Without getting into too much detail (for right now), I feel very uncomfortable as an Asian person in America. Recently, with the hate crimes against Asians in America, it’s become very clear that our existence in this country is conditional at best and our identities are a caricature seen as a novelty and an experience that non-Asians seem to feel all too comfortable inviting themselves into.
Before people start getting pressed and raising their blood pressure, I want to make it very clear that I don’t speak for Asian Americans as a whole and that I am speaking explicitly as an individual who happens to be Asian American.
Lunar New Year is coming up and while shopping in Chinatown, I am reminded of how non-Asian people seem to use this holiday as a vehicle to experience something foreign or exotic. I understand that there is a difference between appreciation and appropriation. Unfortunately, I personally don’t believe there can be cultural appreciation in regards to Lunar New Year. I am always confused about why non-Asian people want to experience Lunar New Year. If you are still calling it Chinese New Year, then it’s an automatic red flag for me and a clear indication that you haven’t done your research and you still see this holiday as something exclusive to Chinese people. This holiday is one that is celebrated by many Asian countries and each of them possesses its own unique ways of being celebrated. So that begs the question, what exactly are you looking to experience when celebrating Lunar New Year? Chances are, you are looking for the stereotypical Chinese New Year experience. The red and gold decorations everywhere, lion dancing, and Chinese food. While there are many people who are interested in learning about a variety of cultures, it seems like the one invitation that is most sought out is for Lunar New Year.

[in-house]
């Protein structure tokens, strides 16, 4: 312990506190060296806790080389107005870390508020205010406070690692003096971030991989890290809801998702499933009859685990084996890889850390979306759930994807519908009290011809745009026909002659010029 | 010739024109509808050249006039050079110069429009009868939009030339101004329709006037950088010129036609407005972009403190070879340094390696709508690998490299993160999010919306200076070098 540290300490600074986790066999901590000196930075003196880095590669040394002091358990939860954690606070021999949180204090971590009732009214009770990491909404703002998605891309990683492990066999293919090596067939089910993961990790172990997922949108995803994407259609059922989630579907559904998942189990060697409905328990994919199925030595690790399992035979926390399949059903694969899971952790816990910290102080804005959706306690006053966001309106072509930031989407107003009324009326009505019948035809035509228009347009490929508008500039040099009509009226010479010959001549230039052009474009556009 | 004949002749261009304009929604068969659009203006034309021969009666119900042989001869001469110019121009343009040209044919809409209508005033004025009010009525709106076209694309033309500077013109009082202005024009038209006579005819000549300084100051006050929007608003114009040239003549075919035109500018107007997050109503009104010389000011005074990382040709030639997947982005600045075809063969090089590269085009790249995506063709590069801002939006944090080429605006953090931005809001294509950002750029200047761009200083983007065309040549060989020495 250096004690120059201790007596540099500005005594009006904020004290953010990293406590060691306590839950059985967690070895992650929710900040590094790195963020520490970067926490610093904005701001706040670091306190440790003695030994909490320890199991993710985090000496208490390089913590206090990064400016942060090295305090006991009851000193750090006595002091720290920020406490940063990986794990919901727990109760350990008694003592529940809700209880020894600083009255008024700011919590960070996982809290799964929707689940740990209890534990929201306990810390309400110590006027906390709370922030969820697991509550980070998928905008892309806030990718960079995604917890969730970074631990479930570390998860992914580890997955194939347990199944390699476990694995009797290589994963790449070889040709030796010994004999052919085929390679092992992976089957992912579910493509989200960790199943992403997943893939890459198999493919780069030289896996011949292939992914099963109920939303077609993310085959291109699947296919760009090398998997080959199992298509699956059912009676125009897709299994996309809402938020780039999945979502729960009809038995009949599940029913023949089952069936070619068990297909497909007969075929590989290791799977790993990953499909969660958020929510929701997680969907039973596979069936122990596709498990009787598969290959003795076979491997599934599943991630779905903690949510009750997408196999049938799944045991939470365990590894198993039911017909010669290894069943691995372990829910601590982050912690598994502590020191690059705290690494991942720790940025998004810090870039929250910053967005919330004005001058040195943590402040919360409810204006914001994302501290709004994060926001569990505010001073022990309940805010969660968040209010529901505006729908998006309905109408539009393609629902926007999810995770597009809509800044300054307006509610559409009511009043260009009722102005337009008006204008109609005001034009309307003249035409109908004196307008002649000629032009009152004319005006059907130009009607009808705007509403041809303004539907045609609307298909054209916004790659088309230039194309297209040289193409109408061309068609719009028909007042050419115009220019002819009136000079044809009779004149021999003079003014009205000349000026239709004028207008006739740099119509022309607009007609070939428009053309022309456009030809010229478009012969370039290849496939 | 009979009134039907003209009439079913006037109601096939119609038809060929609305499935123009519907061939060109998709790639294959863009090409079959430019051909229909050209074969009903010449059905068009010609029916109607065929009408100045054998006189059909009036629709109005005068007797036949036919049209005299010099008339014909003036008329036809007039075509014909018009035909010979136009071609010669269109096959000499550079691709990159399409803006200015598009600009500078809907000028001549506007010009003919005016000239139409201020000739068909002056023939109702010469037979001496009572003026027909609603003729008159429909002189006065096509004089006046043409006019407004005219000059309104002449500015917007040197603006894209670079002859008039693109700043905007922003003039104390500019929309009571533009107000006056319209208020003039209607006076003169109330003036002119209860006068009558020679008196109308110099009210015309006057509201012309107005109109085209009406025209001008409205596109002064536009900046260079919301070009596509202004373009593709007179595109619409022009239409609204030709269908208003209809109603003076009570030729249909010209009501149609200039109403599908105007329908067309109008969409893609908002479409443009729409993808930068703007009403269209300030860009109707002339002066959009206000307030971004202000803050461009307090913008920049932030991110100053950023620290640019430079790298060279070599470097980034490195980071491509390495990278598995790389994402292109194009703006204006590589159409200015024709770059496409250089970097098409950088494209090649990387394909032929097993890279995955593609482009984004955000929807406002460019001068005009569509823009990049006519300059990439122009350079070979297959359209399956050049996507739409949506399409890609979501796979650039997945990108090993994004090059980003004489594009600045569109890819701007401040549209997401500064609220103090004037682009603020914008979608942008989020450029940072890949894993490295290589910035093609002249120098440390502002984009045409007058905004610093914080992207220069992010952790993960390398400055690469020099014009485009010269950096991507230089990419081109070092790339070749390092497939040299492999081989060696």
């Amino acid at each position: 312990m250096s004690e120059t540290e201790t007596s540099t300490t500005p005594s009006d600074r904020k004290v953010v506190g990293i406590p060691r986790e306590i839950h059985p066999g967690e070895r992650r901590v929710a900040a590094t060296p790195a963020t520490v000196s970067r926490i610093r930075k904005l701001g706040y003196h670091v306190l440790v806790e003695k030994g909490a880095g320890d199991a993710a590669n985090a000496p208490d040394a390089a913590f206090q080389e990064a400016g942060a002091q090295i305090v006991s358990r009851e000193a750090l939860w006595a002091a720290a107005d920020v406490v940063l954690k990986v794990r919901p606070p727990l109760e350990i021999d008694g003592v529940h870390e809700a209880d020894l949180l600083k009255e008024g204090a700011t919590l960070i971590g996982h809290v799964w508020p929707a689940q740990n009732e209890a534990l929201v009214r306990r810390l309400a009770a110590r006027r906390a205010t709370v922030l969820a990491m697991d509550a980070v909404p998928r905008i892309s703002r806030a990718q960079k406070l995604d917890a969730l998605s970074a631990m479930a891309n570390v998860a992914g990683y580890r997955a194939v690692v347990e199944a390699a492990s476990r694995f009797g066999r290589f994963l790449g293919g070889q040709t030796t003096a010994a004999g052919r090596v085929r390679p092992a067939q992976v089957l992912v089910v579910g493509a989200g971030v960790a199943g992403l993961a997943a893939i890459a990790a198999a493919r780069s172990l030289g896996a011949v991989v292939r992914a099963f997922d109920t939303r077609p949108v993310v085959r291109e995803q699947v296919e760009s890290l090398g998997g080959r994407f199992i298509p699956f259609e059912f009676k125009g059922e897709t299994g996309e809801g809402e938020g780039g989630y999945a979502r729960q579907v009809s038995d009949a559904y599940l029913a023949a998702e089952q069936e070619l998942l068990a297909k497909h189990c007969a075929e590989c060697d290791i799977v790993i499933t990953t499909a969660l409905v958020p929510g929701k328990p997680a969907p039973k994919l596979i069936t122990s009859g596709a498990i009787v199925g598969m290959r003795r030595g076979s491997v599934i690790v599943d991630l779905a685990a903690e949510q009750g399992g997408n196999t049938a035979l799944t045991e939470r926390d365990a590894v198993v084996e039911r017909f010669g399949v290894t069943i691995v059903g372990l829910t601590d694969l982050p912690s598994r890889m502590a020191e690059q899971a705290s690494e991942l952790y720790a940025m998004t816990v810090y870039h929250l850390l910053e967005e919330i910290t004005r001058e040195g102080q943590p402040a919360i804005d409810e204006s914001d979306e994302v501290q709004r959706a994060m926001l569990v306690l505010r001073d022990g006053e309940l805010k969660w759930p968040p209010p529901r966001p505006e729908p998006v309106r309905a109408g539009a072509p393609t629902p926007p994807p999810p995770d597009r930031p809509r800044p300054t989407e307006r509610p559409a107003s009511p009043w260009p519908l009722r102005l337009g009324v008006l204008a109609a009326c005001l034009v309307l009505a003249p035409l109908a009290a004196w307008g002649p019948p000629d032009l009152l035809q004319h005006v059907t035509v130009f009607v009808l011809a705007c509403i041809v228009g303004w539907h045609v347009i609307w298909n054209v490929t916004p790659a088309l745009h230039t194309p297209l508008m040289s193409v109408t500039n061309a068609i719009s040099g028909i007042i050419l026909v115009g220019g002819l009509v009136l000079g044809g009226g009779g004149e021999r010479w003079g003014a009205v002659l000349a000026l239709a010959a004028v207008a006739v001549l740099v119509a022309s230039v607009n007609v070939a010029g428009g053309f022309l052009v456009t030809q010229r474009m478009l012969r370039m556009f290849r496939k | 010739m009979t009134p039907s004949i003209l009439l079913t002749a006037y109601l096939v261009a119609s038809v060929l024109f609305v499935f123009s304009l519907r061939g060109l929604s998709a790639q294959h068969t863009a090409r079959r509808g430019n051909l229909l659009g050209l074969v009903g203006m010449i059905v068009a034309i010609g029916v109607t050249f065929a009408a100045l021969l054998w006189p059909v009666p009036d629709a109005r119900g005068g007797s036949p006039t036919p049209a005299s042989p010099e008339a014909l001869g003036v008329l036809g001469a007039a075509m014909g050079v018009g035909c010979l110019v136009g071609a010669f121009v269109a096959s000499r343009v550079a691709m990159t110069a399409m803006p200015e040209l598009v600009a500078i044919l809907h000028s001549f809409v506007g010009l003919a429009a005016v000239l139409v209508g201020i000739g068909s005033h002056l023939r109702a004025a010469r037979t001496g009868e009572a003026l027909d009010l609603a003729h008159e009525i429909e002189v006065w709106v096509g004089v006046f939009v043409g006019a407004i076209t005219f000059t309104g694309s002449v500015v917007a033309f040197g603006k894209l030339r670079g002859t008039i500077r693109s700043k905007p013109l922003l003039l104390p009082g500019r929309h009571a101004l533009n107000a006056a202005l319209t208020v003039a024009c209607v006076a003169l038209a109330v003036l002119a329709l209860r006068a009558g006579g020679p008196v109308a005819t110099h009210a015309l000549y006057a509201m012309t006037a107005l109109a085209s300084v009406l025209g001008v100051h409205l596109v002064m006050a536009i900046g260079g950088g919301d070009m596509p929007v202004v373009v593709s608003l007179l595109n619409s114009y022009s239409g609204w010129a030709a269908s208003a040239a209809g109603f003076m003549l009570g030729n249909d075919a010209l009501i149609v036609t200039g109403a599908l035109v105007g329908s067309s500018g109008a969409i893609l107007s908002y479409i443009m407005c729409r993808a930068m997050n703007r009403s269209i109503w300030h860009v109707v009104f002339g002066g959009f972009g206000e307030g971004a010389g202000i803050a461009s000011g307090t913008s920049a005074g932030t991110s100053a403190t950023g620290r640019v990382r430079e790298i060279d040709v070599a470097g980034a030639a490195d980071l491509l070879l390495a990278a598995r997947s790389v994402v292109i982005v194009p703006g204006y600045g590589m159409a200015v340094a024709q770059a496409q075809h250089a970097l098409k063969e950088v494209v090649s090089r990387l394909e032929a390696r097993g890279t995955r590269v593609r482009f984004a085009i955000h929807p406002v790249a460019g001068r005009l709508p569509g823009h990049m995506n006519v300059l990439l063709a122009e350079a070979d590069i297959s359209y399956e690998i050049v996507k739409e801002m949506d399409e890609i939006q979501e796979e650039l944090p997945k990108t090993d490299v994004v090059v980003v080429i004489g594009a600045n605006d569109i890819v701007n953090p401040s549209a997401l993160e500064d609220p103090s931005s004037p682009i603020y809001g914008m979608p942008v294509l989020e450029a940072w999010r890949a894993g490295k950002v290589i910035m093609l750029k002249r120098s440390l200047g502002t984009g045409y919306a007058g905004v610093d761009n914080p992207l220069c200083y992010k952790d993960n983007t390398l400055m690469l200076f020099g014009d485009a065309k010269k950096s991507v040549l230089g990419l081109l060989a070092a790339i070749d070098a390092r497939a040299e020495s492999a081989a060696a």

Growing up, Lunar New Year was a family affair. It was a time to wish each other well for the new year to come and for the family to celebrate the passing of the old year. In Asian culture, the family is of the utmost importance, and gathering together during these holidays was something special. For me, these celebrations have become safe spaces to practice and cherish parts of my culture that are shamelessly othered in American society. It’s a space for me to experience my culture in a way that is deservingly seamless, non-tokenized, and enjoyable. The majority of my life is lived out as an Asian person. What I mean by that is when I walk outside and exist in society, I am seen and identified by my race. My race is what I wear in the world and it is the name tag I have on my chest. But when I am home celebrating with my family (or in this case, with my Asian American roommates), I am existing in a space where I can live and breathe as a person who is not pigeon-holed. For me, having a non-Asian person in that space creates this environment where I need to explain, educate, and hand-hold. It no longer becomes an enjoyable celebration but rather an ethnographic study.
To be othered and simultaneously expected to be welcoming is an unfair standard to hold us to. You can’t actively participate in a society that doesn’t see value in Asian people apart from our capitalistic contribution and then turn around requesting access to the spaces we create to feel safe and grounded in our culture. If you are extended an invitation to celebrate Lunar New Year, great. If not, all I ask is you respectfully admire from afar.